I have to wonder if this is a "male" book. As a woman, I didn't identify with this character at all. But this book bothered for still another reason. Kachtick, in an interview with his publisher, says that he chose the second person because he wanted the protagonist to be addressed by his Buddha Nature. But, although I've certainly experienced as much self-hate as this character does, my Buddha Nature has always spoken, by contrast, with a voice of compassion, not judgement. That compassion comes from knowing that karma is empty. "Good" and "bad" and all morality come from ego -- yes ego -- and, at bottom, we don't exist in that sense (as ego). Thus, enlightenment isn't about being a "good" person --although, once ego is seen through, people do seem to become better simply because they aren't "hungry ghosts" anymore.

Anyway, I confess to having a few pages to go (it's very slow going but I will make it through!), so maybe the character will see all this in the end.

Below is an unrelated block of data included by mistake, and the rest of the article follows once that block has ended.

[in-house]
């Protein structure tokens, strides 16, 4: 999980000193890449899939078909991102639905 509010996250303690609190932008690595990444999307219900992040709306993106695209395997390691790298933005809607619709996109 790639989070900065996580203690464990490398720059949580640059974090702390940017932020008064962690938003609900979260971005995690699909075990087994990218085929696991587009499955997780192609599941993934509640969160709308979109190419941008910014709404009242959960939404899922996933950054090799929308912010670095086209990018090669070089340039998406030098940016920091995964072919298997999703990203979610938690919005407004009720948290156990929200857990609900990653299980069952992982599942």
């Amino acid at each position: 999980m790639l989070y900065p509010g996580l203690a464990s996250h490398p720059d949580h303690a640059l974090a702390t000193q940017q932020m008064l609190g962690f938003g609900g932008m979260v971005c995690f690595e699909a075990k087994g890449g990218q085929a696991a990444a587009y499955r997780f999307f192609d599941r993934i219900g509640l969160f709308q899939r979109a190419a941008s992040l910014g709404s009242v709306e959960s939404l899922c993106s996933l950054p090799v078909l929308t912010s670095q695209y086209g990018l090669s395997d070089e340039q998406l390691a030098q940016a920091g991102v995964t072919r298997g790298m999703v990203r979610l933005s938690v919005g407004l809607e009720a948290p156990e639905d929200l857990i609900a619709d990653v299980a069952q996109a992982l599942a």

Fionnchú said...

Chris, your insight's appreciated. As you can see from Tony's comment above (he's a novelist and poet as well as his day job in the press), this novel does bug us all. I recall the Amazon reviews were all over the place, and the second-person p-o-v remains a bold, unnerving perspective. I admit the novel's uneven, as if written for the screen consciously or not--it shifts mid-plot into far more of a "Locked Up Abroad" as you've found and then takes that detour into a sort of "satori." Protagonist does remind me of Pat Bateman, who preceded this novel, and I wonder how much KK was influenced by him?

I am curious about how you find Mia. KK took a risk with her, as a sympathetic character with faith in Catholicism who's a young woman in the Big Bad Secular City in the brand-name decade (century?) provides an intellectual and spiritual counterpoint, naturally. If you find Carter a turn-off, that may be very intentional; do you react to Mia with more compassion?

About the buddha-nature, you offer a wise perspective that didn't occur to me as I read the novel. I want to "seek out" the anthology KK edited of "Buddhist short fiction," and btw Chapter One from this novel appeared in the "Nixon" predecessor edited by Kate Wheeler. Best wishes.